Top Gun of the Sky & Dusk Until Dawn by Martin Bradley | Paperback | 2013 & 2014 | ISBN: 9780954279127 & 9780954879134 |

Guest Reviewer: Ashley Beolens of

2 Books one review (they are small books after all) – these two books created with the Hawk Conservancy Trust by Martin Bradley are an interesting leap into children’s books with a distinct wild life edge, Dusk until Dawn is all about Barn Owls and Top Gun of the Sky is all about Peregrine Falcons.

Dusk Until Dawn

We’ll start by looking at the second book, all about Barn Owls, the main gist of the book is a lovely child-friendly poem all about owls and their habitat, life etc.

punctuated with interesting facts (aimed at the adult to read to the child), there is an excellent game throughout where your child (and you) can hunt for vole (a vole hidden on each page), my (five-year-old) daughter loved this when I asked her what she liked her response was “well.. I liked finding the vole on this page, and this one was really hard….” So I’m pretty sure she was enamoured with the finding aspect.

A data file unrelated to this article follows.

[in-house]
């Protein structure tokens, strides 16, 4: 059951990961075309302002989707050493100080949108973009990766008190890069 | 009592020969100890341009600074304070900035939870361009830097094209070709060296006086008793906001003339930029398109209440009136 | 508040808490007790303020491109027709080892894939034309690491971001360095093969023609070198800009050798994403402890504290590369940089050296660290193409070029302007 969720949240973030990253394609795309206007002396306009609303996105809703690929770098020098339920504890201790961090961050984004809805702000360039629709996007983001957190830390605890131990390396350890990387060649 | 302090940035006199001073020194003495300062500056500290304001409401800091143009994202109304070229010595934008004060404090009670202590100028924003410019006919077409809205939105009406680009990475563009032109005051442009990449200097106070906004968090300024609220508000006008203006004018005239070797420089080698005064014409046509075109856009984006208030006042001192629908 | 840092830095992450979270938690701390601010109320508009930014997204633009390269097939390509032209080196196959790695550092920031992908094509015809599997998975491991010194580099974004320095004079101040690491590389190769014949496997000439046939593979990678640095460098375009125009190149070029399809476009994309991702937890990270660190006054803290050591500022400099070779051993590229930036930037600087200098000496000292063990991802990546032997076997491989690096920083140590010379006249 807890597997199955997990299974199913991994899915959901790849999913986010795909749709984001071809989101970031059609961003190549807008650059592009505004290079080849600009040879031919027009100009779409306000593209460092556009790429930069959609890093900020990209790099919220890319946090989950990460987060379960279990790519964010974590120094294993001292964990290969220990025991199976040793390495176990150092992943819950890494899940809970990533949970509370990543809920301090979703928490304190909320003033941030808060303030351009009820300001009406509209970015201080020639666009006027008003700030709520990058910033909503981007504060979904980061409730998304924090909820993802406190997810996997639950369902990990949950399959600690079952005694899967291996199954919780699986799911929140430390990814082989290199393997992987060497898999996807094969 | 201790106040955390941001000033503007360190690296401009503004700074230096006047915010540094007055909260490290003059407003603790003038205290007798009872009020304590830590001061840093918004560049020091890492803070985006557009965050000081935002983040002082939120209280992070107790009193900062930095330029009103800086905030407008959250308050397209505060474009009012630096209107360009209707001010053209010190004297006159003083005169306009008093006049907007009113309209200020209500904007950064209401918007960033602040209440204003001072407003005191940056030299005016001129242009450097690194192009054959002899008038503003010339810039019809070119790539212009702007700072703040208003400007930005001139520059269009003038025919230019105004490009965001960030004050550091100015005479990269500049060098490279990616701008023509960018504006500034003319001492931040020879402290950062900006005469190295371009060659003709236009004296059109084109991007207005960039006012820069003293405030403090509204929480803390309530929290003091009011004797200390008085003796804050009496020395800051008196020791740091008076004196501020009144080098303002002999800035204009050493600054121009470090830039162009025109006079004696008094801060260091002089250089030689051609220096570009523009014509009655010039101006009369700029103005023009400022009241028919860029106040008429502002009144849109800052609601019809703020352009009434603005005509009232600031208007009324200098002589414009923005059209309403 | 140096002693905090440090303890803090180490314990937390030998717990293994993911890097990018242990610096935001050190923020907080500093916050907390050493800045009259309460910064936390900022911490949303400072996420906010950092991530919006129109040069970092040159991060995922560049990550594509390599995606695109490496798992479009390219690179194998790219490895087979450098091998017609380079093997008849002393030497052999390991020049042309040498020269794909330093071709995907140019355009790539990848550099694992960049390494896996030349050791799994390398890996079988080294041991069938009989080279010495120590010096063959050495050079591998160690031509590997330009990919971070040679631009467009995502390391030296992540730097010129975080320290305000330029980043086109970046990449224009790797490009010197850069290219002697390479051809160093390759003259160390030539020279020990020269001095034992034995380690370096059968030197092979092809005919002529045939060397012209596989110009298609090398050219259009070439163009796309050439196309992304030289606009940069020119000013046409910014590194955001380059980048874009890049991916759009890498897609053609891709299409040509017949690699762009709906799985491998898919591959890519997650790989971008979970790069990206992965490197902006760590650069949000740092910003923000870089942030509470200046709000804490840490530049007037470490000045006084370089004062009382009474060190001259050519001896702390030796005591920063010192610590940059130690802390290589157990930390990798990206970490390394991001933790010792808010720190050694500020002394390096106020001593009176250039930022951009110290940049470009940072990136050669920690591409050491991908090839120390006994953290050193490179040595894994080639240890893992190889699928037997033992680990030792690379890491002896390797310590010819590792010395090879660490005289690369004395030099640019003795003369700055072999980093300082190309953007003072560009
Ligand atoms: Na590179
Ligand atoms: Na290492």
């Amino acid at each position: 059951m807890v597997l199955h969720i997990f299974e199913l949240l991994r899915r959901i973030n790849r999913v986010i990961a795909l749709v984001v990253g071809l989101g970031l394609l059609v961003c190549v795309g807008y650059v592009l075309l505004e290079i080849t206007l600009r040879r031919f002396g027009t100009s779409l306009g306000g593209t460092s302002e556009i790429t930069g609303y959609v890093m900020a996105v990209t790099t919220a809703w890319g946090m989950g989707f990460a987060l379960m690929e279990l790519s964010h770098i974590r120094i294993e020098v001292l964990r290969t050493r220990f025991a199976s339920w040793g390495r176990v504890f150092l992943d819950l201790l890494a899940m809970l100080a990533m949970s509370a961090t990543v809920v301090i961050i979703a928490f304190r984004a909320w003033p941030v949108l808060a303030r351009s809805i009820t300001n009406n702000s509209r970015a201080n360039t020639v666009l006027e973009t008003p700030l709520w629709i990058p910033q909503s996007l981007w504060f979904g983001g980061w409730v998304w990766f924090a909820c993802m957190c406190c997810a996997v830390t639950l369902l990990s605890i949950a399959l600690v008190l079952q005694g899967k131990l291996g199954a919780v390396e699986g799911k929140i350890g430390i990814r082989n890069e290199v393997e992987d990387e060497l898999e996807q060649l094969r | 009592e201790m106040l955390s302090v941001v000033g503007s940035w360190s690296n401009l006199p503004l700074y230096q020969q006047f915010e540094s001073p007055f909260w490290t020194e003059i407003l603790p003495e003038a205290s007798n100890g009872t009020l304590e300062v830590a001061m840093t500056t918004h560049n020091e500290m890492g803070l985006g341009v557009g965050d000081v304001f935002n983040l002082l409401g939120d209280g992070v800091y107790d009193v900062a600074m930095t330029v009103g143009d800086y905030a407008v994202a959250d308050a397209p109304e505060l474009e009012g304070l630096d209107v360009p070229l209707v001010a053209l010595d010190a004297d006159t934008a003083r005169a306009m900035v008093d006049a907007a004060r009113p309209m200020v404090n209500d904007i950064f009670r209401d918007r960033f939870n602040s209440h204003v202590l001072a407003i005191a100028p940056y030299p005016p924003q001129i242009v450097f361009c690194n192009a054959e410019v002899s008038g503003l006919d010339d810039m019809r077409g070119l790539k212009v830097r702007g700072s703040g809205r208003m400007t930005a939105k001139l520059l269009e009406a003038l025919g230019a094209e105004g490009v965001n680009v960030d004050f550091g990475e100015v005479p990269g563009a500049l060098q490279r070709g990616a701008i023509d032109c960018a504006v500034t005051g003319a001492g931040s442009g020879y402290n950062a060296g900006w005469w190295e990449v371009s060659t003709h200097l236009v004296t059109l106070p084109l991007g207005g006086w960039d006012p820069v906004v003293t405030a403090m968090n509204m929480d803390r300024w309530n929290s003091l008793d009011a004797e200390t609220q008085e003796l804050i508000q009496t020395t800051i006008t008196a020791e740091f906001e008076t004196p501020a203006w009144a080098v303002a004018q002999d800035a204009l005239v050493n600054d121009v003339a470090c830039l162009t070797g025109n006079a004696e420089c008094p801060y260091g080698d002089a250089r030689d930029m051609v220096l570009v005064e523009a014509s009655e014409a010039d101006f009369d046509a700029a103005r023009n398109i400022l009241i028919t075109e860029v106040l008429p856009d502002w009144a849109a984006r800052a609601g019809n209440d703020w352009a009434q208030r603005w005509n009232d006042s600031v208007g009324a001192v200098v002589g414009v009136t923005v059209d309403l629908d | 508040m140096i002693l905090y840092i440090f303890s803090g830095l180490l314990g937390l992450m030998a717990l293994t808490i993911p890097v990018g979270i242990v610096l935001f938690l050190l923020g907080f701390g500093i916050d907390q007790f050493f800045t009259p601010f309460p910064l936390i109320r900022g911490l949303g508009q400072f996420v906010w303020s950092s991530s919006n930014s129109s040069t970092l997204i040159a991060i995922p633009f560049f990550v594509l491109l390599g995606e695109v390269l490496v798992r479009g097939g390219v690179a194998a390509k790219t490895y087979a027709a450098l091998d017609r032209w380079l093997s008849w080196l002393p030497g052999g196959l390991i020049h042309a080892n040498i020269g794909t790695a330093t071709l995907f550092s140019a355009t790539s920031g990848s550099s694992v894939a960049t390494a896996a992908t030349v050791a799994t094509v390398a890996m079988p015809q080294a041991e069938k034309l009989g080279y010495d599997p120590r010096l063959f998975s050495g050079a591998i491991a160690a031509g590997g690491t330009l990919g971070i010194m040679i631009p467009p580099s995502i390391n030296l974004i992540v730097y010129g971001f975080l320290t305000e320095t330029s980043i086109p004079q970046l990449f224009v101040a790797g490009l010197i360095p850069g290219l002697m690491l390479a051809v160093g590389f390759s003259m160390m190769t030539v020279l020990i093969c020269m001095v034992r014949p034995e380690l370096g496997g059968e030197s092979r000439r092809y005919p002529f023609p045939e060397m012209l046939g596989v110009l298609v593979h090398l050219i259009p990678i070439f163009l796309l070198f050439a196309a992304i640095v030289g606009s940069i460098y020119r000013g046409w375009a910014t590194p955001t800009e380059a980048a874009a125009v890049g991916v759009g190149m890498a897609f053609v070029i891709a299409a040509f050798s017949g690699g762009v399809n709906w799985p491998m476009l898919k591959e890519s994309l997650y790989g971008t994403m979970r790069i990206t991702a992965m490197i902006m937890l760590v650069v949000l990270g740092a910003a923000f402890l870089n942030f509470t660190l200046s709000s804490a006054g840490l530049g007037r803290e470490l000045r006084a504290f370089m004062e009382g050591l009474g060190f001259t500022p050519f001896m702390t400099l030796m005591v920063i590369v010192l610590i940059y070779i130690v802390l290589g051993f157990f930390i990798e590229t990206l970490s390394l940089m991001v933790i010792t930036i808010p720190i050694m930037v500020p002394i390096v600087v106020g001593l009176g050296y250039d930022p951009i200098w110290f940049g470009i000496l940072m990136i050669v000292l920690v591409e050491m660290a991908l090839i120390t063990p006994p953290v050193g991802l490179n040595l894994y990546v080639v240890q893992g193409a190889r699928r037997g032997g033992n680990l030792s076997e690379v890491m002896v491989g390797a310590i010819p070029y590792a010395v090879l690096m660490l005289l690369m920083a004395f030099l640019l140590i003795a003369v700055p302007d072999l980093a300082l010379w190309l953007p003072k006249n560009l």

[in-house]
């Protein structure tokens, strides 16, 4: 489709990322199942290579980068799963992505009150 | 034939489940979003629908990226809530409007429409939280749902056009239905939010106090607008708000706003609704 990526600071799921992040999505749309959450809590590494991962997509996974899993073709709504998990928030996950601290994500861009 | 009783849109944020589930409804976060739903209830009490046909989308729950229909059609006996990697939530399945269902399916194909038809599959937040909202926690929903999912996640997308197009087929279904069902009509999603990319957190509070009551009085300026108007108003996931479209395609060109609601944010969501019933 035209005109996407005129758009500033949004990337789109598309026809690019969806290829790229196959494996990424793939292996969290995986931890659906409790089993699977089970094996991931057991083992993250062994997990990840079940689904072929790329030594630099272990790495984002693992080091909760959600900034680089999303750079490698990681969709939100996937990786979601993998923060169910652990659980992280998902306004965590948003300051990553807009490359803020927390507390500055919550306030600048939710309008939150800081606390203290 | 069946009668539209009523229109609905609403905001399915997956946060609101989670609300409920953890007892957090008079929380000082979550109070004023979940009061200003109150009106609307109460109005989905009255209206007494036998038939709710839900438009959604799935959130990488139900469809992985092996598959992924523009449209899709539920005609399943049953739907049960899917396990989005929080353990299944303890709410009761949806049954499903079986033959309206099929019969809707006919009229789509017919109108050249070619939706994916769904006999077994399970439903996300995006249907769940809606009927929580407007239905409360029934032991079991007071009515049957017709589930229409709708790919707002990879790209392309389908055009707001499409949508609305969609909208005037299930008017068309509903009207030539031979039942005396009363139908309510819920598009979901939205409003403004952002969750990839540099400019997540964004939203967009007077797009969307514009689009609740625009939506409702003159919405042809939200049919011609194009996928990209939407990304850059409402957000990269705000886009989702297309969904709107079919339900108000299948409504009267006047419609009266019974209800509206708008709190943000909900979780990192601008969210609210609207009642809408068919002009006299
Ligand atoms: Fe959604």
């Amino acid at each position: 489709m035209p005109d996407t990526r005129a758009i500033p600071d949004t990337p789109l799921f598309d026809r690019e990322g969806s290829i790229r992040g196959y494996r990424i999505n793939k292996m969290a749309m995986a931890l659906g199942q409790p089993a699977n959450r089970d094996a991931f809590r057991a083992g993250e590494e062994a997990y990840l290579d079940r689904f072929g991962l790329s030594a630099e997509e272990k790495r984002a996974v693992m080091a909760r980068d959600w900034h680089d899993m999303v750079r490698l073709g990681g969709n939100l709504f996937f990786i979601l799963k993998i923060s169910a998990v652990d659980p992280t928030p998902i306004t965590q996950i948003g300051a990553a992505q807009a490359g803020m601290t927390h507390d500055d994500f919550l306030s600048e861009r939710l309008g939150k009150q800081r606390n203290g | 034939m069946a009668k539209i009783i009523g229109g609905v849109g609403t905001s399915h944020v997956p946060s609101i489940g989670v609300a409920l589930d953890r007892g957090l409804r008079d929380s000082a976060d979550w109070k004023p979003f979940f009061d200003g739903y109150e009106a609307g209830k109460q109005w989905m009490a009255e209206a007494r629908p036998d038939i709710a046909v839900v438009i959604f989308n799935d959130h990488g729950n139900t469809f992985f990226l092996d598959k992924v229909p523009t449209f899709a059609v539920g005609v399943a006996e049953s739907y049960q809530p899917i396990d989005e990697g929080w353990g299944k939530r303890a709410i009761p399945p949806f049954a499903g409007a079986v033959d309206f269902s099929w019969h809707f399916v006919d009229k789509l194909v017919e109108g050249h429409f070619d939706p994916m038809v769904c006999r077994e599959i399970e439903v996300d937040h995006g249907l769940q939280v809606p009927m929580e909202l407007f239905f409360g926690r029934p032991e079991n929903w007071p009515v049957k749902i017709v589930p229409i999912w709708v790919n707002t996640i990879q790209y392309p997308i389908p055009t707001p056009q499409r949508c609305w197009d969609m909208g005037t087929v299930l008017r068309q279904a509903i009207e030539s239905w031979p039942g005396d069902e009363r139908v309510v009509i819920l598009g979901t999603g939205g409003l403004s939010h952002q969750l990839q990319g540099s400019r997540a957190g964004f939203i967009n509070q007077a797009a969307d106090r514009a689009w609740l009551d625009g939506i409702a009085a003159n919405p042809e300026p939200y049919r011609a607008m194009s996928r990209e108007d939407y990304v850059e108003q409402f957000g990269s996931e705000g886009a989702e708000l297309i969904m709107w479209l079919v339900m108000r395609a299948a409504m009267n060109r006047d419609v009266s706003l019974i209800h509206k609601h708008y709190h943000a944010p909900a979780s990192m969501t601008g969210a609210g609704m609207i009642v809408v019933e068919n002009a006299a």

As this is a kids book (aimed I’d say at early readers) my daughter is ideally placed to comment, and she did really enjoy this book, the pictures were stimulating (she has a critical eye here “I like how the bird is all black through the window” talking of a silhouette of an owl in flight, and she enjoyed the detail captured in the drawings and liked the facts as I read them.

Top Gun of the sky

I only wish I could say the same about the first book of the series, her comments to me were “it’s a bit boring” and “I like the flicky thing (there is a flick book element as an added feature to this book) but the other book is better”.

Now again there is a child friendly poem, which I liked but there are not the facts as in the owl book and the images are not as visually appealing to me or my daughter.


I think these are great books to start to get a child interested in nature/birds, they may not appeal to all, and the second book was in my very humble opinion slightly better than the first, but both are a great start and definitely a topic that is missing from small children’s libraries!